Posts tagged with "Serpentine Pavilion":

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Junya Ishigami ordered to pay interns after Serpentine uproar, as Elemental ends internships

After 2019 Serpentine Pavilion designer Junya Ishigami came under fire last week for hiring unpaid interns, the online fury, and response from Ishigami, has been swift. The Serpentine Gallery has told the Tokyo-based Junya Ishigami + Associates that it must pay anyone working on a Serpentine project, and the surrounding discussion has raised larger questions over the value of labor in architecture. The furor began on March 22, after architect Adam Nathaniel Furman revealed an internship posting for Ishigami + Associates on Instagram. Prospective employees were expected to work 13-hour days, six days a week for free, and would have to supply their own computers and software. Internships were expected to last 8-to-12 weeks, “or more.”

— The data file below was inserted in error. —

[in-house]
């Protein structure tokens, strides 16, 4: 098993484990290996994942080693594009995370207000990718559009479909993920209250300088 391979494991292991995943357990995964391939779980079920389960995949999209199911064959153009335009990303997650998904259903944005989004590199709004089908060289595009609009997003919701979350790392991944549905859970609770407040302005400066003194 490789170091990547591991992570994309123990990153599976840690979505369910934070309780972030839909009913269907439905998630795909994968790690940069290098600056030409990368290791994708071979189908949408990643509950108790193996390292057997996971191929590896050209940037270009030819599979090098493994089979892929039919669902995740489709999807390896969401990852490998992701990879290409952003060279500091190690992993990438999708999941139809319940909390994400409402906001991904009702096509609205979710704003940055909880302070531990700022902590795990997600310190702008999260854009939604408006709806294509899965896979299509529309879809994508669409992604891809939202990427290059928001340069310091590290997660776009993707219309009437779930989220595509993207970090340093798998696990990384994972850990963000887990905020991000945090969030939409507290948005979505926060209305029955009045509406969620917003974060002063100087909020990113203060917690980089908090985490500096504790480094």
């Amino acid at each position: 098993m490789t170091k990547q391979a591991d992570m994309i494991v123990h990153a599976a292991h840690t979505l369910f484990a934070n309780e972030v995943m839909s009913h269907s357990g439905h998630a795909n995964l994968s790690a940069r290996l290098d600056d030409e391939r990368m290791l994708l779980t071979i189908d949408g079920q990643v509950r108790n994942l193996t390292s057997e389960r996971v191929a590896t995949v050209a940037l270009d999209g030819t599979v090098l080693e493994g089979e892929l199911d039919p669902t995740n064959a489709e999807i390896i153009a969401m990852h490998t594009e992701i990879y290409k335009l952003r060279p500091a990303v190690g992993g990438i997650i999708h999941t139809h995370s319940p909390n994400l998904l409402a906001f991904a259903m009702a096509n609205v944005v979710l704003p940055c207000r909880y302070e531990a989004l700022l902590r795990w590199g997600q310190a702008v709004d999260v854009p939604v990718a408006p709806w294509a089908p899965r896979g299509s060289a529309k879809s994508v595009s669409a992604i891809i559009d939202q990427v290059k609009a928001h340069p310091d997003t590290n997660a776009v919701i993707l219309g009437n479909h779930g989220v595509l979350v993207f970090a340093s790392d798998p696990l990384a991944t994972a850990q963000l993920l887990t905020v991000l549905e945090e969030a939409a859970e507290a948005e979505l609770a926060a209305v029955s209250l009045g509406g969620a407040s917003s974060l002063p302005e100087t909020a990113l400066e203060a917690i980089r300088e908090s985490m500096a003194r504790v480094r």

The Serpentine Gallery, which only uses paid labor on its installations, told the Architect’s Journal that it was unaware of the practice and would contact Ishigami + Associates over the matter. Now it appears that the gallery has ordered Ishigami to pay any interns working on the pavilion. While the problem has been framed as something that’s ubiquitous in Japan—the 2013 pavilion designer Sou Fujimoto was also criticized at the time for using unpaid labor—that doesn’t mean unpaid internships aren’t prevalent elsewhere. After the news originally broke, commentators and architects spoke out and provided examples of studios that still don’t pay their interns.
 
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Alleged email from Lot-ek Architecture & Design New York, March 2018. The office have been approached for comment